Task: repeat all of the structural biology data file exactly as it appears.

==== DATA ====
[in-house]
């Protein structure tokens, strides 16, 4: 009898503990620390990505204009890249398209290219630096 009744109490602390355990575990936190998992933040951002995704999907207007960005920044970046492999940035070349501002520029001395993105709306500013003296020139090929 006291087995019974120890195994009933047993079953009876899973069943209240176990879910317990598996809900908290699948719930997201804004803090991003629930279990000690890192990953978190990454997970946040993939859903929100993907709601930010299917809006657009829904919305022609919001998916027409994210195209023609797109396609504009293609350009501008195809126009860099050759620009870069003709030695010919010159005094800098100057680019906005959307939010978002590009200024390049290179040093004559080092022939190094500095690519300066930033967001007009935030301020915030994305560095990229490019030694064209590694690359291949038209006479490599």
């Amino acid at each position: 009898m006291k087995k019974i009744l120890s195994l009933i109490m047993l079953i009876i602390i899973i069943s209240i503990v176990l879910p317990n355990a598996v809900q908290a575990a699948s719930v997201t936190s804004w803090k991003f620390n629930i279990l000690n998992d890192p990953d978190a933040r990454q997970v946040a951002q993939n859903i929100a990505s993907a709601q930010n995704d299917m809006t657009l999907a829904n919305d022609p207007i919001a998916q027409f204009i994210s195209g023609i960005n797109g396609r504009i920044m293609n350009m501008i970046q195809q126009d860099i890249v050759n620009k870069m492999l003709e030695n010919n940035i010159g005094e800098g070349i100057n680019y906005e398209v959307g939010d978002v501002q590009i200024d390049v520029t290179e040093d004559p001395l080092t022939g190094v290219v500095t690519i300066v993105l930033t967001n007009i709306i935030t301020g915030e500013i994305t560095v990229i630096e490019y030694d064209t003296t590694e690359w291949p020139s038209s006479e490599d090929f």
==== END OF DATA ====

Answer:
[in-house]
């Protein structure tokens, strides 16, 4: 009898503990620390990505204009890249398209290219630096 009744109490602390355990575990936190998992933040951002995704999907207007960005920044970046492999940035070349501002520029001395993105709306500013003296020139090929 006291087995019974120890195994009933047993079953009876899973069943209240176990879910317990598996809900908290699948719930997201804004803090991003629930279990000690890192990953978190990454997970946040993939859903929100993907709601930010299917809006657009829904919305022609919001998916027409994210195209023609797109396609504009293609350009501008195809126009860099050759620009870069003709030695010919010159005094800098100057680019906005959307939010978002590009200024390049290179040093004559080092022939190094500095690519300066930033967001007009935030301020915030994305560095990229490019030694064209590694690359291949038209006479490599």
């Amino acid at each position: 009898m006291k087995k019974i009744l120890s195994l009933i109490m047993l079953i009876i602390i899973i069943s209240i503990v176990l879910p317990n355990a598996v809900q908290a575990a699948s719930v997201t936190s804004w803090k991003f620390n629930i279990l000690n998992d890192p990953d978190a933040r990454q997970v946040a951002q993939n859903i929100a990505s993907a709601q930010n995704d299917m809006t657009l999907a829904n919305d022609p207007i919001a998916q027409f204009i994210s195209g023609i960005n797109g396609r504009i920044m293609n350009m501008i970046q195809q126009d860099i890249v050759n620009k870069m492999l003709e030695n010919n940035i010159g005094e800098g070349i100057n680019y906005e398209v959307g939010d978002v501002q590009i200024d390049v520029t290179e040093d004559p001395l080092t022939g190094v290219v500095t690519i300066v993105l930033t967001n007009i709306i935030t301020g915030e500013i994305t560095v990229i630096e490019y030694d064209t003296t590694e690359w291949p020139s038209s006479e490599d090929f």